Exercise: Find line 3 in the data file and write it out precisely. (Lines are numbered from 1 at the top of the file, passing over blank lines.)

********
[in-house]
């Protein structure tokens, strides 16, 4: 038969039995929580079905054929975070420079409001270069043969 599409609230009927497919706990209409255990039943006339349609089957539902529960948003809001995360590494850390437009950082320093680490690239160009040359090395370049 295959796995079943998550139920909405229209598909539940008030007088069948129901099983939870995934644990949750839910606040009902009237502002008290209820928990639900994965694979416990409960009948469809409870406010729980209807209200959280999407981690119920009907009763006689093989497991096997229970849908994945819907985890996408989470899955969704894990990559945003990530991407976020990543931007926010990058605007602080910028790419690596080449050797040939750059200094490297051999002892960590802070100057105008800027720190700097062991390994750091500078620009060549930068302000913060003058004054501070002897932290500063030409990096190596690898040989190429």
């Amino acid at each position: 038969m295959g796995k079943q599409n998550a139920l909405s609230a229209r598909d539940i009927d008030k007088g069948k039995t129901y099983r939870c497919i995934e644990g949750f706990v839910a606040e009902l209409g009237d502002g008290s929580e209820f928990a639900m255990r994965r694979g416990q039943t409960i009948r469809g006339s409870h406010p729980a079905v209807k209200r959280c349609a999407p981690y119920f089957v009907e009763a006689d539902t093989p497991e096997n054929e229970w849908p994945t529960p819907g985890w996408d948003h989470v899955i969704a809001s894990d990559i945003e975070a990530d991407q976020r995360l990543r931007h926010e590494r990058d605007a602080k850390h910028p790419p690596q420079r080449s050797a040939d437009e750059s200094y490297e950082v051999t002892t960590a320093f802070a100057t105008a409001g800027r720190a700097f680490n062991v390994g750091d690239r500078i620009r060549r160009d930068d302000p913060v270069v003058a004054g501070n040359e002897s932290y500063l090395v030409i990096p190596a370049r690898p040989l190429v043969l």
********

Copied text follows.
């Amino acid at each position: 038969m295959g796995k079943q599409n998550a139920l909405s609230a229209r598909d539940i009927d008030k007088g069948k039995t129901y099983r939870c497919i995934e644990g949750f706990v839910a606040e009902l209409g009237d502002g008290s929580e209820f928990a639900m255990r994965r694979g416990q039943t409960i009948r469809g006339s409870h406010p729980a079905v209807k209200r959280c349609a999407p981690y119920f089957v009907e009763a006689d539902t093989p497991e096997n054929e229970w849908p994945t529960p819907g985890w996408d948003h989470v899955i969704a809001s894990d990559i945003e975070a990530d991407q976020r995360l990543r931007h926010e590494r990058d605007a602080k850390h910028p790419p690596q420079r080449s050797a040939d437009e750059s200094y490297e950082v051999t002892t960590a320093f802070a100057t105008a409001g800027r720190a700097f680490n062991v390994g750091d690239r500078i620009r060549r160009d930068d302000p913060v270069v003058a004054g501070n040359e002897s932290y500063l090395v030409i990096p190596a370049r690898p040989l190429v043969l």